Applications are invited for a Postdoctoral Research Fellow in experimental quantum and optical technology.
The post is available initially for a fixed-term duration of 1 year, with the possibility of extension for an additional 1 year.
Project 1: Superresolution imaging via linear optics in the far-field regime
Rayleigh's criterion defines the minimum resolvable distance between two incoherent point sources as the diffraction-limited spot size. Enhancing the resolution beyond this limit has been a crucial outstanding problem for many years. A number of solutions have been realized; however, all of them so far relied either on near-field or nonlinear-optical probing, which makes them invasive, expensive and not universally applicable. It would therefore be desirable to find an imaging technique that is both linear-optical and operational in the far-field regime. A recent theoretical breakthrough demonstrated that “Rayleigh’s curse” can be resolved by coherent detection the image in certain transverse electromagnetic modes, rather than implementing the traditional imaging procedure, which consists in measuring the incoherent intensity distribution over the image plane. To date, there exist proof-of-principle experimental results demonstrating the plausibility of this approach. The objective of the project is to test this approach in a variety of settings that are relevant for practical application, evaluate its advantages and limitations. If successful, it will result in a revolutionary imaging technology with a potential to change the faces of all fields of science and technology that involve optical imaging, including astronomy, biology, medicine and nanotechnology, as well as optomechanical industry.
Project 2: Optical neural networks
Machine learning has made enormous progress during recent years, entering almost all spheres of technology, economy and our everyday life. Machines perform comparably to, or even surpass humans in playing board and computer games, driving cars, recognizing images, reading and comprehension. It is probably fair to say that a modern machine will perform better than a human in any environment it has complete knowledge of. These developments however impose growing demand on our computing capabilities, including both the size of neural networks and the processing rate. This is particularly concerning in view of the decline of Moore’s law.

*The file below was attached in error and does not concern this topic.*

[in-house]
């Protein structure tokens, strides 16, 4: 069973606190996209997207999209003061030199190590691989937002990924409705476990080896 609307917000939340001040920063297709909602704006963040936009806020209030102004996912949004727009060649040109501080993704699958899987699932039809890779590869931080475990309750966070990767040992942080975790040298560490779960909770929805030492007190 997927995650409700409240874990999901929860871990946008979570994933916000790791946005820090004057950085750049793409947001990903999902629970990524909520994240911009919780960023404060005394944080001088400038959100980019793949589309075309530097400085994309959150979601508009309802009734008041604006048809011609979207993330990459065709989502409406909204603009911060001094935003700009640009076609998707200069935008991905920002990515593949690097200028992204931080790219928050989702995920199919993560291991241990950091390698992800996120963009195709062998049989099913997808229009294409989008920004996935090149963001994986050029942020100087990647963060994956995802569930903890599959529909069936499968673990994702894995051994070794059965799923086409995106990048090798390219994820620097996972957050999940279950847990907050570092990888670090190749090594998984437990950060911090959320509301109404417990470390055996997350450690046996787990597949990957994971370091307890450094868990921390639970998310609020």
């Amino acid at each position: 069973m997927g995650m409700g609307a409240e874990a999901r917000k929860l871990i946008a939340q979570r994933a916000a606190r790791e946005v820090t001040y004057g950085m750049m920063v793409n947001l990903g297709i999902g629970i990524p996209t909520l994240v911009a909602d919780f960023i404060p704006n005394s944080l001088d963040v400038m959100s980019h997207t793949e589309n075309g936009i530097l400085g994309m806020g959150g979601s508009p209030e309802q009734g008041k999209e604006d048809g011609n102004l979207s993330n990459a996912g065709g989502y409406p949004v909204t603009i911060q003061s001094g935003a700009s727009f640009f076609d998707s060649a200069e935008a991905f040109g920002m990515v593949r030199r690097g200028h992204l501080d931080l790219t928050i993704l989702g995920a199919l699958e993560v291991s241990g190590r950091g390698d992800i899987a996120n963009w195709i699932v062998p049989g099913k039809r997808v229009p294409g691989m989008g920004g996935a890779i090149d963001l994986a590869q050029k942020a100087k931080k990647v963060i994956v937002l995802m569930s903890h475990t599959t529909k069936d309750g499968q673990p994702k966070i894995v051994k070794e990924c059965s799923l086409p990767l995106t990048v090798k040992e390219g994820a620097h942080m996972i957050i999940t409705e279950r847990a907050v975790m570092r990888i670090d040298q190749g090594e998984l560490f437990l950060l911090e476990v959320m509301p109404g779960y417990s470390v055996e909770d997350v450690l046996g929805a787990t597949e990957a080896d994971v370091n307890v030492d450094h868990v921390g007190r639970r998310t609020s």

The project is to implement artificial neural networks using optics rather than electronics. The training of neural network consists of linear operations (matrix multiplication) combined with nonlinear activation functions applied to individual units. Both these operations can be implemented optically using lenses, spatial light modulators and nonlinear optical techniques such as saturable absorption. However, one crucial element of the training procedure - so-called backpropagation - has so far remained elusive. Our group has developed an idea to overcome this obstacle and implement pure optical backpropagation in a neural network, thereby enabling the training that is practically electronics-free. We confirmed the viability of this approach by simulation. Our next goal is to set up an experiment and test the method in a practical setting.
Applicants should hold a PhD or equivalent, or be near completion thereof, in physics or a related field.
Candidates are expected to possess a superb past research/publication record, excellent understanding of experimental optics and quantum physics as well as strong scientific writing skills.
The post-holder will have the opportunity to teach.
Only applications received before midday (UK time) 28 February 2021 can be considered. You will be required to upload a statement of research interests, CV and details of two referees as part of your online application.